Criteria Studios Miami Page 2

Other Criteria successes from this era include Grand Funk Railroad's 'We're An American Band', The Average White Band's 'Pick Up The Pieces', Elvin Bishop's 'Fooled Around And Fell In Love', and The Eagles' 'Hotel California'. The Eagles actually recorded the track three times, twice at the Record Plant in LA before arriving in Miami. They were having a problem with the pitch of Don Henley's vocals and recorded numerous takes at Criteria. Five were eventually spliced together to create the released version.


While no slouch on the guitar himself, Eric Clapton was so impressed by Duane Allman’s playing when they met at Criterion he asked Duane to play on Layla

Gee Whizz
Come '75, enter the Gibb brothers, aka The Bee Gees, the group who in part inspired the kerfuffle of our intro. They set to work recording with Arif Mardin and Karl Richardson, who was the in-house engineer. Mardin had brought The Bee Gees to Atlantic, and their manager Robert Stigwood then took them onto his RSO Records, a smaller label distributed by Atlantic. When Stigwood and Atlantic split in 1975, Dowd, Mardin and Wexler, as Atlantic staffers, were no longer available to work with the brothers Gibb, so Richardson and producer Albhy Galuten took over. Their debut co-production together, The Bee Gees' Children Of The World, was the first time Barry Gibb utilised the falsetto that would mark their full-on mastery of disco.


Layla Label

Bouncing Clever
Here's Richardson on the famous vocal technique. 'All the harmony parts were doubles and triples, and we would set the boys up on a single microphone – usually a Neumann U67 or U87 – and whoever was singing lead would go in the middle. Robin almost always had this cool vibrato in his delivery; Maurice had hardly any, and Barry would have vibrato but sometimes not, and when he did have it, it was more like tremolo. This gives you a unique blend. It might at first seem that [their voices] are very different from one another, but they're brothers, so they have this DNA thing going on.


Duane Allman

'I used to keep two 24-track machines in the room so we could record a lot of tracks of vocals and then bounce them down, using Dolby A noise reduction. So, a lot of The Bee Gees' vocal tracks are second-generation. We needed a lot of tracks because Barry liked to experiment with sounds. On "You Should Be Dancing" we had 18 tracks of percussion alone. We were bouncing and submixing all of this stuff every step of the way. And we wanted each part perfect, so it became a very punched-in world we lived in.'


The Bee Gees in 1978 (l-r) Robin, Maurice and Barry Gibb

Stigwood asked the Gibbs to author a few songs for Saturday Night Fever and they wrote the majority of 'Stayin' Alive' at the Chateau d'Herouville near Paris where they were in tax exile. They took it to Criteria to finish up and encountered a problem when drummer Dennis Bryon had to leave the sessions early due to the death of his mother. With no other top-notch drummer available, they took two bars from the drum track of the already-recorded 'Night Fever', then re-recorded them as a loop on a separate tape. When the track was released, the drummer was listed as Bernard Lupe.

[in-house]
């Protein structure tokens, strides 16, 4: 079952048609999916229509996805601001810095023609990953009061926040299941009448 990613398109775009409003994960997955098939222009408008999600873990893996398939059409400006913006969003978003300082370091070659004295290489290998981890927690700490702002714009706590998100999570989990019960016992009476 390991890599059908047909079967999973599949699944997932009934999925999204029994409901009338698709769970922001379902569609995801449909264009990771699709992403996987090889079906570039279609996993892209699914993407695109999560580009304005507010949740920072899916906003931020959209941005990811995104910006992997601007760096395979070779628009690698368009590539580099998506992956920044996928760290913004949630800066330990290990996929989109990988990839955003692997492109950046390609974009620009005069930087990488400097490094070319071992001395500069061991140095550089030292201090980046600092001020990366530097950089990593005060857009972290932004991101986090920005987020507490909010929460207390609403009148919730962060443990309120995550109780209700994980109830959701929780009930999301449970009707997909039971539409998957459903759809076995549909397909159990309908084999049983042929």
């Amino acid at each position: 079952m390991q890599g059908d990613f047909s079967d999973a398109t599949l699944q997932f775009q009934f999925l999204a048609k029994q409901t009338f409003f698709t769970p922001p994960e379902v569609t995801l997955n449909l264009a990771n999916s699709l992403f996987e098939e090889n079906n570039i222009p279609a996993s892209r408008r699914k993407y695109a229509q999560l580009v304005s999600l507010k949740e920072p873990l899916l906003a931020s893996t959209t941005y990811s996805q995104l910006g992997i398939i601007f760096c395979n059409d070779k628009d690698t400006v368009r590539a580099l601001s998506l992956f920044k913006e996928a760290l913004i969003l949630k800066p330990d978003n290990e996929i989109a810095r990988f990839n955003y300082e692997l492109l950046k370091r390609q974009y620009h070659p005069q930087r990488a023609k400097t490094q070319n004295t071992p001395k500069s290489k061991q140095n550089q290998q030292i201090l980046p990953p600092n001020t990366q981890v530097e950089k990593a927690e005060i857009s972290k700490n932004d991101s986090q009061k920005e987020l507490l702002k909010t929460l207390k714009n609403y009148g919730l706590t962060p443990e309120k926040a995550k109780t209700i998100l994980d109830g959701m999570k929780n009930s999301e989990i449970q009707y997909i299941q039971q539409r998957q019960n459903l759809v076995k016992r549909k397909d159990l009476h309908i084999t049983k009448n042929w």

Sleeve of the soundtrack to the movie Saturday Night Fever, released in 1978

Water Music
Producer Albhy Galuten elaborates: 'Barry and I listened carefully to find a bar that felt really good. Everyone knows that it's more about feel than accuracy in drum tracks. We chose a bar that felt so good that we ended up using that same loop on "Stayin' Alive" and "More Than A Woman". To make the loop, we copied the drums onto one-quarter-inch tape. Karl spliced the tape and rigged it so that it was going over a mic stand and around a plastic reel.


Label of the original UK release of ‘Stayin’ Alive’. The song used a drum loop made up of two bars taken from ‘Night Fever’

'At first, we were doing it just as a temporary measure. As we started to lay tracks down to it, we found that it felt really great – very insistent but not machine-like. It had a human feel... If I had been working for a technology company then and knew what I was doing, I would have tried to patent the idea. Nonetheless, it changed a lot of things. That first loop was a watershed event in our life and times.'


Albhy Galuten who helped produce the Saturday Night Fever tracks

That's no exaggeration. By the time Frankie Valli had recorded the title track for the movie Grease at Criteria, the studio had produced six chart-topping US singles in the first six months of 1978 alone. The studio expanded again in 1981, adding Studio E, a large and pretty fancy space with 27ft peaked ceilings, decorated with Cuban tile, stained glass, and, of course, a waterfall. It was fitted with a custom 56-channel MCI console and twin 24-track machines and, in 1984, Criteria was the first studio in the southeastern US to install a Solid State Logic mixing console.


Queen of Latin Music Shakira in 2021. She recorded her No 1 single ‘Hips Don’t Lie’ at Criteria

Flow Control
However, Criteria found the music industry downturn tough enough for Emerman to sell up in 1991. It was passed on again in 1999, being acquired by The Hit Factory who renamed it The Hit Factory Criteria Miami and added Studio F. It was here that Jennifer Lopez, Lil Wayne, Shakira, Paloma Faith and Alicia Keys among many others continued to create hits, the studio reverting back to its original name in 2017.

Rather than collecting esoteric hardware as other long-established studios tend to do, today Criteria boasts virtually the same set-up in each control room, so that sessions can be moved throughout the building without technical difficulty. And its studios – now totalling seven in all – continue to thrive.